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On Friday, Russian President Vladimir Putin submitted to the State Duma lower parliament house a mixed election system bill restoring the election of legislators on party tickets and in 225 one-seat constituencies. Under the bill, State Duma members will be elected according to a mixed pattern – half in one-seat constituencies (one lawmaker – one constituency), and the other half - in the federal constituency proportionately to the number of the votes cast for the federal lists of candidates. The opposition says that by changing the rules of the game the authorities are seeking to retain control over the parliament in conditions when the pro-Kremlin ruling United Russia party is losing popular support.
Lawmakers will be elected as they used to be elected before the year 2003, writes the Kommersant daily. Parties, with their federal lists of candidates, will vie for 225 seats in the lower house. A party, which will manage to score at least five percent of the vote, will have the right to form a faction. The remaining 225 seats will be filled by lawmakers elected in election constituencies that are yet to be formed in the country. Any Russian citizen, whether a member of any party or not, may run for a Duma seat from a one-seat constituency.
Professional opposition activists from parties born back in the early 1990s were quite skeptic about the idea to restore the election system that might be used to help the ruling United Russia, which is losing popular support, to retain its parliament majority thanks to lawmakers from one-seat constituencies. In any case, the 1999 and 2003 Duma election campaigns, the last ones to be conducted under the mixed election system, demonstrated that the winner in a one-seat constituency is the one who can rely on the so-called administrative resource of the local governor. And the governor, as a rule, is lobbying the ruling party’s interests.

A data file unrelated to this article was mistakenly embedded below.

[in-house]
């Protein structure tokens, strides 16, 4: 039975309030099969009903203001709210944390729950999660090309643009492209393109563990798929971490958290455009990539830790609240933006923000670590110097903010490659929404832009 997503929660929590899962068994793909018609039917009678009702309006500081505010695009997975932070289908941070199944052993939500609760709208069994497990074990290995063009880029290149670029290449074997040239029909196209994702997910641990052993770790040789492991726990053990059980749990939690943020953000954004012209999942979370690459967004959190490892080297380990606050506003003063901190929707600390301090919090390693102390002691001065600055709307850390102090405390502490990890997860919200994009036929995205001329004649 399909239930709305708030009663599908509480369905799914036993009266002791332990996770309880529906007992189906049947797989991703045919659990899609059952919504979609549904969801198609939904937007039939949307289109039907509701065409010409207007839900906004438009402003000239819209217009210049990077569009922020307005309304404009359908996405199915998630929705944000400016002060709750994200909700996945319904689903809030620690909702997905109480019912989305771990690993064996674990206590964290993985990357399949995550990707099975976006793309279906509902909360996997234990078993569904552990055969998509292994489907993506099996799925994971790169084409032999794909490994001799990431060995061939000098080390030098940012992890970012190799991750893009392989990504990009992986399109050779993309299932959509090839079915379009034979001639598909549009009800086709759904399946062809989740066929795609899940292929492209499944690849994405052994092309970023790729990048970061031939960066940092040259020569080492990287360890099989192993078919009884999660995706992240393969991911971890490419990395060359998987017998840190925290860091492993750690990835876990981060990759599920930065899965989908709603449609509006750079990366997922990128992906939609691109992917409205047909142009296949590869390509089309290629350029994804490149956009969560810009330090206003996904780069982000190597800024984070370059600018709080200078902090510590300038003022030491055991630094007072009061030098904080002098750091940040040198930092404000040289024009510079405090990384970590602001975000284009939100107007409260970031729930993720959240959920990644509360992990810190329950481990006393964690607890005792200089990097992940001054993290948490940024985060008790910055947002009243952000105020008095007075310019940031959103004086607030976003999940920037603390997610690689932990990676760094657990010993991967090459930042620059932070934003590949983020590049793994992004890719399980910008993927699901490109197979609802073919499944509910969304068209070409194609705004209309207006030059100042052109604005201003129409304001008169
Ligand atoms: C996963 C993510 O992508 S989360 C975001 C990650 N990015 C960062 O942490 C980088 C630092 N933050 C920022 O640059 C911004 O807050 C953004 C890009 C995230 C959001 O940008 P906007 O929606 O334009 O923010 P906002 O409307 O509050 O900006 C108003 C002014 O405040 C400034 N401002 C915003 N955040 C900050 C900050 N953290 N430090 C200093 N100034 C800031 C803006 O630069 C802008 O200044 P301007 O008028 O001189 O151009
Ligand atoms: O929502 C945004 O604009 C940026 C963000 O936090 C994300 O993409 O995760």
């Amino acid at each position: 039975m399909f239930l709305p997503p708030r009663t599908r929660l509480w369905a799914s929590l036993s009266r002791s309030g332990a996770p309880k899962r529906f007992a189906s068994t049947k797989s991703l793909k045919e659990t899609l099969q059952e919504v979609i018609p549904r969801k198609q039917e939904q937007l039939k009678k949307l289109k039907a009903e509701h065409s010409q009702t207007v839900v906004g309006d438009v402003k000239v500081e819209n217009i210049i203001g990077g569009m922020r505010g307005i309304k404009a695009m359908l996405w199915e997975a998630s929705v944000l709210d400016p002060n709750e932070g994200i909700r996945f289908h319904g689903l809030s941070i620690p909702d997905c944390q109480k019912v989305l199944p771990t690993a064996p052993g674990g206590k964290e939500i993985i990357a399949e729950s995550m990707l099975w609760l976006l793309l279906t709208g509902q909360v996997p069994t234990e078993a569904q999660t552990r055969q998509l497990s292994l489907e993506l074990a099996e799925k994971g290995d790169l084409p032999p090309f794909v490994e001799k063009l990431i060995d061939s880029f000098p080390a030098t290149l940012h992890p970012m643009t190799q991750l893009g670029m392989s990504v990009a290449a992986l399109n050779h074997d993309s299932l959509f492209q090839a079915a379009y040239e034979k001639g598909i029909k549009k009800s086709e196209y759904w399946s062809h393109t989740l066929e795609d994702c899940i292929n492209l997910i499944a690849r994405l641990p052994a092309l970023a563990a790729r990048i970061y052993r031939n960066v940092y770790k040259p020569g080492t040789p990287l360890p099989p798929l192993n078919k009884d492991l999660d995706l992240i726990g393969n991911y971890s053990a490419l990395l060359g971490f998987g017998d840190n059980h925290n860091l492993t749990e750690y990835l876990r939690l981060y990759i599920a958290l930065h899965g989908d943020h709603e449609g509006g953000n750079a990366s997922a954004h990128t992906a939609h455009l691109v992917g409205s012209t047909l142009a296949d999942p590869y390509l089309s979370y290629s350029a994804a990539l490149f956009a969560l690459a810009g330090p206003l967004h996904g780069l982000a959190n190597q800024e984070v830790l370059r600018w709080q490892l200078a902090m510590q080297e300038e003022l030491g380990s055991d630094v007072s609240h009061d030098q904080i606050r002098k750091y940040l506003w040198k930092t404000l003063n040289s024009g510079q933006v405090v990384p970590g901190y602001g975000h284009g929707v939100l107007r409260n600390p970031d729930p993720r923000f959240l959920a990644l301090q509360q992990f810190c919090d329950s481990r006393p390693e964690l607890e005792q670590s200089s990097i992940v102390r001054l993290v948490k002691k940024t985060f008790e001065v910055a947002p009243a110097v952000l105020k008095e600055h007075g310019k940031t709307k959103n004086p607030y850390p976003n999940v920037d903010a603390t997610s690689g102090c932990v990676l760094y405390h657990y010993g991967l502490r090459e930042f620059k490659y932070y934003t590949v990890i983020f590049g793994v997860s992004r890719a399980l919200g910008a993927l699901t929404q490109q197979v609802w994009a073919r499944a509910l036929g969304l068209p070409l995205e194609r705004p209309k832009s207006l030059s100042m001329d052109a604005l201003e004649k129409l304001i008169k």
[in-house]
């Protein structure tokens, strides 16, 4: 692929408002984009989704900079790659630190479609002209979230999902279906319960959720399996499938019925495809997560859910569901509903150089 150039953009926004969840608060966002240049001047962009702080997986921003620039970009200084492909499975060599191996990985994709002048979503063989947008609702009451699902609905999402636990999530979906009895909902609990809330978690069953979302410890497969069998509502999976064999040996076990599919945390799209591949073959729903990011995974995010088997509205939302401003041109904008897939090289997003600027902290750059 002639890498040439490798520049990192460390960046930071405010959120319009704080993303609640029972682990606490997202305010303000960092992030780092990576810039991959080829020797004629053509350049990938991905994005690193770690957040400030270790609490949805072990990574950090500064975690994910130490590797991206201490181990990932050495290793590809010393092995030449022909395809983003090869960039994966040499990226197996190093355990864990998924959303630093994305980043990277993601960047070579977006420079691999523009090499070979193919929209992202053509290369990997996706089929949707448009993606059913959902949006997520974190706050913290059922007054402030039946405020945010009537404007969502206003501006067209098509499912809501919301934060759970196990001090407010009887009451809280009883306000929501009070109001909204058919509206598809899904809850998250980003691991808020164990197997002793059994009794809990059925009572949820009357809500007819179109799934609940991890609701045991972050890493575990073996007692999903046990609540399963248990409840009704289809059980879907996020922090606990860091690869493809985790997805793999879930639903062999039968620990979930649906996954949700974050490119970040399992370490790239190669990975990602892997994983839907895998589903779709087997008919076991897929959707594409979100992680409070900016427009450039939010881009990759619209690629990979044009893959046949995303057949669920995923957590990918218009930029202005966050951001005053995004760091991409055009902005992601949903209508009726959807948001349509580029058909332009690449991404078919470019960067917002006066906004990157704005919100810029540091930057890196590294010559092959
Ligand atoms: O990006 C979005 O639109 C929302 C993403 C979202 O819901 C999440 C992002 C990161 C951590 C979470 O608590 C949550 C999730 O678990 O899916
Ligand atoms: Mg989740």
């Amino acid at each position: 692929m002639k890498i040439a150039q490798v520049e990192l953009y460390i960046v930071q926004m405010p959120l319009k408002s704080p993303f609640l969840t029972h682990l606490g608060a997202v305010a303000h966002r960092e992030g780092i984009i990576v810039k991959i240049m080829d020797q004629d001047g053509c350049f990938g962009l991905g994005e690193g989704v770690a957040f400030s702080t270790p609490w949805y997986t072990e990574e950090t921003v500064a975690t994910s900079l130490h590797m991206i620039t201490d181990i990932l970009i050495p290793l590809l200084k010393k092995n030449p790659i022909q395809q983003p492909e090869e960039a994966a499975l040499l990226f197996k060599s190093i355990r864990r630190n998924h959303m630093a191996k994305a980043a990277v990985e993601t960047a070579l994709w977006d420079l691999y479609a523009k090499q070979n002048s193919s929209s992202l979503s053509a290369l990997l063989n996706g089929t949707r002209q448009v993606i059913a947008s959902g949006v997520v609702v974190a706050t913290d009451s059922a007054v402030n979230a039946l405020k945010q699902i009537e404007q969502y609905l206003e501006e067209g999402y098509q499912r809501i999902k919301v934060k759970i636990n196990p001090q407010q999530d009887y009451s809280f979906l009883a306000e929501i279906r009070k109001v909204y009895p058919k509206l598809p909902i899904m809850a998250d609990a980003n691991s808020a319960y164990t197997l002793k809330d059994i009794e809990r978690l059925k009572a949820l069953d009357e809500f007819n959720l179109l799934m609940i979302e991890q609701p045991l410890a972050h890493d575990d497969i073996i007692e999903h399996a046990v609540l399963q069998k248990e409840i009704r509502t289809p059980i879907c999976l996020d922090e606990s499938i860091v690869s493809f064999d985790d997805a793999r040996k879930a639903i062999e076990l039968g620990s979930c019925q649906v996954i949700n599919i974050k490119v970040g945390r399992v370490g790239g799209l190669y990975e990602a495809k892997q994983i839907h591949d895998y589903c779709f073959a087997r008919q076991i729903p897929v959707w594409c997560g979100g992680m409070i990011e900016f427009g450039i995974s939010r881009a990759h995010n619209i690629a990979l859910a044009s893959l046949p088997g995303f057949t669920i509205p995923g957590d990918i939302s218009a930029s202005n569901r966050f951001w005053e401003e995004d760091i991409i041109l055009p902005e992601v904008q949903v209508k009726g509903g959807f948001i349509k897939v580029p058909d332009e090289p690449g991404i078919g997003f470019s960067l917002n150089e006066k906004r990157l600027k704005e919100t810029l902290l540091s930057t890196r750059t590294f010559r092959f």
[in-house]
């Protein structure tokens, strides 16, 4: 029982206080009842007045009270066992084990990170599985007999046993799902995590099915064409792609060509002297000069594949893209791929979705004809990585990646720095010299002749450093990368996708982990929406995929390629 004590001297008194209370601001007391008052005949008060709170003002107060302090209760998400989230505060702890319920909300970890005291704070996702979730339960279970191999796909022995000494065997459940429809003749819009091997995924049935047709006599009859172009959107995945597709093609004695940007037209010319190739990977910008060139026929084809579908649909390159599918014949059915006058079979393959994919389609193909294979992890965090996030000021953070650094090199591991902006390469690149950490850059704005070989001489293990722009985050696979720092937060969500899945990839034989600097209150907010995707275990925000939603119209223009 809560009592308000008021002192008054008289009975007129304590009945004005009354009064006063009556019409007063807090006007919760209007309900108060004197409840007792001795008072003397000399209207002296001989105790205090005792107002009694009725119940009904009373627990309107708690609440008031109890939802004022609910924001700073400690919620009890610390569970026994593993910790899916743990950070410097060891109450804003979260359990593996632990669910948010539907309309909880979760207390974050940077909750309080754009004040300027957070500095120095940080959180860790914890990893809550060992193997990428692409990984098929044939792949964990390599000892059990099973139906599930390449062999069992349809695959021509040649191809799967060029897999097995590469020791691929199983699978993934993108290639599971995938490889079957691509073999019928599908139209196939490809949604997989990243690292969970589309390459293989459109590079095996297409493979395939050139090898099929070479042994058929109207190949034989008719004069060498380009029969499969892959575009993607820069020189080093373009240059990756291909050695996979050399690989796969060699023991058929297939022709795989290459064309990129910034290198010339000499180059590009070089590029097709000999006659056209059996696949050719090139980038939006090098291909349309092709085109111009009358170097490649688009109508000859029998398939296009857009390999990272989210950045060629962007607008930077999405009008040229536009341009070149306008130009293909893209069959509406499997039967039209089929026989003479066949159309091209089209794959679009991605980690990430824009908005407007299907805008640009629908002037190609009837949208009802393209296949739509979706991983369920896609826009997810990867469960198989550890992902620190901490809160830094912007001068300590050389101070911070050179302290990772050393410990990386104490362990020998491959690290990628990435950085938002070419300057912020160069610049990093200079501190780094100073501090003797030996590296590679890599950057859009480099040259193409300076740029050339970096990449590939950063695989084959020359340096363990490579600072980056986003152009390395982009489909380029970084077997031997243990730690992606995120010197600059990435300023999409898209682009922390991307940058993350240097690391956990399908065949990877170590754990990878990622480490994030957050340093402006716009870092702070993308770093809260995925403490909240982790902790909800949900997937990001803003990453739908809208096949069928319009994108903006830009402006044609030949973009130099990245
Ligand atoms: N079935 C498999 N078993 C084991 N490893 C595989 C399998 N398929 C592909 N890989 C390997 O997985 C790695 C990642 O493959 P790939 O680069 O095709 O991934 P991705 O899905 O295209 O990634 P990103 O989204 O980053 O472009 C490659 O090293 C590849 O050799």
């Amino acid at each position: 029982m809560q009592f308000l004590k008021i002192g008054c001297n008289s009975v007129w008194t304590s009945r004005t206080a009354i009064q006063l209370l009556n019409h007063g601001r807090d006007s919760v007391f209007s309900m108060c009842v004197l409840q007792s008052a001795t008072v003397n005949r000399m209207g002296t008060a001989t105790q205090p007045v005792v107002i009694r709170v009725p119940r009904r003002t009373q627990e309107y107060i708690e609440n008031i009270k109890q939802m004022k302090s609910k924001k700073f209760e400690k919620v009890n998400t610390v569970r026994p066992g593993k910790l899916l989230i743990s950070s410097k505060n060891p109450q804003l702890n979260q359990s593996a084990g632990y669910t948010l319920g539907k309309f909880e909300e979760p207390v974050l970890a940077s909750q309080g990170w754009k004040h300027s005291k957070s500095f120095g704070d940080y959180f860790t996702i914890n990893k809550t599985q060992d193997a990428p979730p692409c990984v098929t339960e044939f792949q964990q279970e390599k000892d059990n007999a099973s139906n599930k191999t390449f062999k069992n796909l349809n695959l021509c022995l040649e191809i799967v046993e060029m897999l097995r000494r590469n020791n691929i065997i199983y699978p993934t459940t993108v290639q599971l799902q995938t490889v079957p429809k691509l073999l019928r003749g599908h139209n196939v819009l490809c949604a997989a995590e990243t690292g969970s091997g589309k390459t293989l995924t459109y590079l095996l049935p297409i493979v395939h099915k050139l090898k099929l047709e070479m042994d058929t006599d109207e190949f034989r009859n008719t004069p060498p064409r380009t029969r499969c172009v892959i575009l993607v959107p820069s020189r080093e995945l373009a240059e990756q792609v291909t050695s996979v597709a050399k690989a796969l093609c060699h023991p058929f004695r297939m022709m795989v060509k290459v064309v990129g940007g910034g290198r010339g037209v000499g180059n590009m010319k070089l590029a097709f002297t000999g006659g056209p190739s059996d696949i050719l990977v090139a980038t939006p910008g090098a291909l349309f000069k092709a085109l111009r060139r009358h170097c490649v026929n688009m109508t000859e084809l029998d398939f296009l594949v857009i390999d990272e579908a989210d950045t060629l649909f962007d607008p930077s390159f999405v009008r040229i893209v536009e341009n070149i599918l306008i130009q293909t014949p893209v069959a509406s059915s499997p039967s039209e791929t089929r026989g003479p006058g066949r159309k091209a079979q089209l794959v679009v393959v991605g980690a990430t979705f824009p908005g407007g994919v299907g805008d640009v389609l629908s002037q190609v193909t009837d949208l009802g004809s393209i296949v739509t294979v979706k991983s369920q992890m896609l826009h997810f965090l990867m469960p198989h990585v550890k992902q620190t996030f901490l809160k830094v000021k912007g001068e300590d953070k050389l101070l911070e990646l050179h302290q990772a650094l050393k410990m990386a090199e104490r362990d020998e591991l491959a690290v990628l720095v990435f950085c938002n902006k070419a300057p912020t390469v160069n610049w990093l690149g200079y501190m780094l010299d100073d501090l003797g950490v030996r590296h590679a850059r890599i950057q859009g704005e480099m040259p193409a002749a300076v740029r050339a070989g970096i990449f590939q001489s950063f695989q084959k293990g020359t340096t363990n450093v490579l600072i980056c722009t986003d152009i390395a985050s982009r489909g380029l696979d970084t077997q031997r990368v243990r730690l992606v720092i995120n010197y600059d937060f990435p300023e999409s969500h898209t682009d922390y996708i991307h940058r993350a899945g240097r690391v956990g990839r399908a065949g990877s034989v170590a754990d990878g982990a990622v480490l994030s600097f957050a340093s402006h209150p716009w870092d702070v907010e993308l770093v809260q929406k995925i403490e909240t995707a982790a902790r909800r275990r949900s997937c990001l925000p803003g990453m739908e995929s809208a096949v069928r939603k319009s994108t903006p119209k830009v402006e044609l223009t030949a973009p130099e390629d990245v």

The off-parliament opposition is disappointed that the Kremlin political strategists opted not to restore the practice of election blocs along with the mixed election system. So, the ban is still in place to stage joint election campaigns under the flag of one party. Now, each party is obliged to put on its list only its own members or, if it comes to the pinch, candidates who are unaffiliated with any party.
United Russia along with the Nationwide Popular Front are the ones to benefit from the mixed election systems, writes the RBC daily. Even if the ruling party loses some of its electorate, Popular Front members will help it score the vote it needs in one-seat constituencies. Popular Frond delegates will simply self-nominate as independent candidates to later joint the ruling party’s faction in the Duma.
The new bill however does not restore the voter turnout lower limit. Neither it restores the “against all” option, the Nezavisimaya Gazeta newspaper stresses. Instead, the bill brings down the lower limits of obligatory parties representation in the lower house. Thus, under the current election system, elections are announced invalid in case all the parties, which win seats in the national parliament, fail to score at least 60 percent of the vote. The new bill puts this threshold at 50 percent. At the same time, the bill deletes the rule granting parties failing to surpass the vote threshold but nearing it the right to have one of two parliamentary seats.